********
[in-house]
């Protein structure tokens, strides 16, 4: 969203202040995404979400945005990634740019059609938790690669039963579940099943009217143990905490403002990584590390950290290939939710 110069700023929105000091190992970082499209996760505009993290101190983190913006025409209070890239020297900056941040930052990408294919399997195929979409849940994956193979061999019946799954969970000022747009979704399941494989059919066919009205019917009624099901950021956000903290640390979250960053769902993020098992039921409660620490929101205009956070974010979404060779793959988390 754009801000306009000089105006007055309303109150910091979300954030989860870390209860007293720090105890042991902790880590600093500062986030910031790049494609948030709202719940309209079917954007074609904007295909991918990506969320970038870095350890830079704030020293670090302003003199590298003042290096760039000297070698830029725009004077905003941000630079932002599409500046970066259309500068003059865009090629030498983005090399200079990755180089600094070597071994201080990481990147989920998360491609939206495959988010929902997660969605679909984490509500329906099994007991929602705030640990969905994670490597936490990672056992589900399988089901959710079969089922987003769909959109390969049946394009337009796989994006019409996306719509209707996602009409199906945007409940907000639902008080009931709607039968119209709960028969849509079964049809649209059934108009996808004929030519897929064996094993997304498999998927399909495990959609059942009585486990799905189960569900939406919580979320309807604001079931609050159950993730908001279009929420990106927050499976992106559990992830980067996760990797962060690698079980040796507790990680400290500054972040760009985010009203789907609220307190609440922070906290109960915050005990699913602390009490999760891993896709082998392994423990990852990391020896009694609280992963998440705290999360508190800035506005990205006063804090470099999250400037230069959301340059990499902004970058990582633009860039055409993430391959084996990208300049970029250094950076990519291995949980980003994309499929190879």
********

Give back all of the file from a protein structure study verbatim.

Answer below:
[in-house]
């Protein structure tokens, strides 16, 4: 969203202040995404979400945005990634740019059609938790690669039963579940099943009217143990905490403002990584590390950290290939939710 110069700023929105000091190992970082499209996760505009993290101190983190913006025409209070890239020297900056941040930052990408294919399997195929979409849940994956193979061999019946799954969970000022747009979704399941494989059919066919009205019917009624099901950021956000903290640390979250960053769902993020098992039921409660620490929101205009956070974010979404060779793959988390 754009801000306009000089105006007055309303109150910091979300954030989860870390209860007293720090105890042991902790880590600093500062986030910031790049494609948030709202719940309209079917954007074609904007295909991918990506969320970038870095350890830079704030020293670090302003003199590298003042290096760039000297070698830029725009004077905003941000630079932002599409500046970066259309500068003059865009090629030498983005090399200079990755180089600094070597071994201080990481990147989920998360491609939206495959988010929902997660969605679909984490509500329906099994007991929602705030640990969905994670490597936490990672056992589900399988089901959710079969089922987003769909959109390969049946394009337009796989994006019409996306719509209707996602009409199906945007409940907000639902008080009931709607039968119209709960028969849509079964049809649209059934108009996808004929030519897929064996094993997304498999998927399909495990959609059942009585486990799905189960569900939406919580979320309807604001079931609050159950993730908001279009929420990106927050499976992106559990992830980067996760990797962060690698079980040796507790990680400290500054972040760009985010009203789907609220307190609440922070906290109960915050005990699913602390009490999760891993896709082998392994423990990852990391020896009694609280992963998440705290999360508190800035506005990205006063804090470099999250400037230069959301340059990499902004970058990582633009860039055409993430391959084996990208300049970029250094950076990519291995949980980003994309499929190879």